Brisbane, Australia, 17 August 2023 | Leigh Rogers

In a coaching career spanning more than 25 years, Alison Scott has experienced many different challenges.

Her current position, as the Australian national coach for players with an intellectual impairment (PWII) and deaf and hard of hearing (DHoH), is proving one of the most rewarding.

“Well, every day is different. I can tell you that,” Scott laughed when asked what makes the role so enjoyable.

“I think you have a higher level of respect for players with a disability. They try their hardest and they don’t let their challenges get in their way.

“I find it really rewarding to see how they adapt to different situations. They definitely keep you centred in the sense that they are wanting to be a fantastic tennis player and it’s our role to give them the knowledge to try and achieve those goals.”

It was this ability to inspire others that initially encouraged Scott to pursuit a coaching career when she was 23 years old.

“I just love to be able to share my knowledge,” Scott said. “I had a really, really good coach growing up and he was very, very good at teaching.”

Scott, who started playing as a nine-year-old in Coffs Harbour, is proudly following in his footsteps.

“I’ve really enjoyed learning how to share knowledge in different ways,” said the Brisbane-based coach.

“Because as a coach, you have to be able to teach in multiple methods to be able to connect with your players.

“Plus, I really love being out on court. So, I think if you love being where you are, it’s going to flow through to how you share your knowledge with other people.”

From teaching juniors and adults, leading private lessons and squads, as well as running school programs and managing tennis clubs, Scott’s coaching experience is vast.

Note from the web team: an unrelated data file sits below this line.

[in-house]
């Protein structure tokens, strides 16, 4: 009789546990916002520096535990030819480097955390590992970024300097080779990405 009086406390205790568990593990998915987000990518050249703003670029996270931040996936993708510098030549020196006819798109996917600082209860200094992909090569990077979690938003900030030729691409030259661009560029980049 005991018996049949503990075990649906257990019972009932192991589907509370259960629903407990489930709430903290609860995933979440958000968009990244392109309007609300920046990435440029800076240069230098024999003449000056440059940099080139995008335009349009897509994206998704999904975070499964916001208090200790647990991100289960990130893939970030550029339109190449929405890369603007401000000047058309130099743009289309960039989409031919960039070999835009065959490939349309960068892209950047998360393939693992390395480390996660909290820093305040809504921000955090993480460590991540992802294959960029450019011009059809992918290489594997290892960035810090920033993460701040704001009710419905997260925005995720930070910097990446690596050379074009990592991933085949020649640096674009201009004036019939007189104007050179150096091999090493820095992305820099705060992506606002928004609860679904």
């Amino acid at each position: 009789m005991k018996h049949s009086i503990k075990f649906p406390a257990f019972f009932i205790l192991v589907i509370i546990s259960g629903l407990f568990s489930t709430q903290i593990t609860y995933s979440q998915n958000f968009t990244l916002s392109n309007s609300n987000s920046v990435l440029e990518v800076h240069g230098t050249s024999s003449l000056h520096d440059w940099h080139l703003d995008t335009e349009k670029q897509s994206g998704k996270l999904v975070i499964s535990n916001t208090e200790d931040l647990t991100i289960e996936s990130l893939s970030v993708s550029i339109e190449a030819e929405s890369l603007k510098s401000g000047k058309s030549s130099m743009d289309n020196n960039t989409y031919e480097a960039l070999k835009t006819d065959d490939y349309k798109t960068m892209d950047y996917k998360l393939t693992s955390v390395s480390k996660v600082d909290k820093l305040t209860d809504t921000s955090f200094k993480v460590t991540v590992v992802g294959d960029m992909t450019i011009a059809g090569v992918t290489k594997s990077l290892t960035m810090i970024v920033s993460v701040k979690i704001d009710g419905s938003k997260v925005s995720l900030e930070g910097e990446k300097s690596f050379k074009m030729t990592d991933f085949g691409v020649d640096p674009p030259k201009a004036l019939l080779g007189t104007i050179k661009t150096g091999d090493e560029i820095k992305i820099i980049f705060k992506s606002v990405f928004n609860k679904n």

Her work in the inclusion space initially happened through chance circumstances, but has proven a major passion.

“I have coached players with a disability since I started coaching. There was always one or two players here and there,” Scott said.

“When coaching interstate for a couple of years, I was working one-on-one with one of the Australian representative players with an intellectual disability.

“I took the time then to learn more about the pathway for PWII just to see what was available.”

After returning to live in Brisbane, Scott was approached by Tennis Queensland to become their state PWII coach and run monthly squads.

It was an honorary role that Scott described as “a love job”.

In 2015, Sport Inclusion Australia offered Scott the opportunity to travel to the Virtus Global Games in Ecuador as the national coach.

The Virtus Global Games, held every four years, are the world’s largest elite sports event for athletes with an intellectual impairment.

“Obviously I said ‘Yes, I would love to do that’,” Scott related.

These experiences have led to full-time employment with Tennis Australia working in the inclusion coaching and development space.

“It’s amazing to see how far we’ve come from when I first took on the head-coach role in 2015 to today,” Scott noted.

“There has been massive, massive growth in the support for players with a disability, which is just brilliant.

“It makes their challenges less. They don’t have to try and strive so hard to just get acknowledgement, because it’s now happening for them organically. And that’s the way it should be.”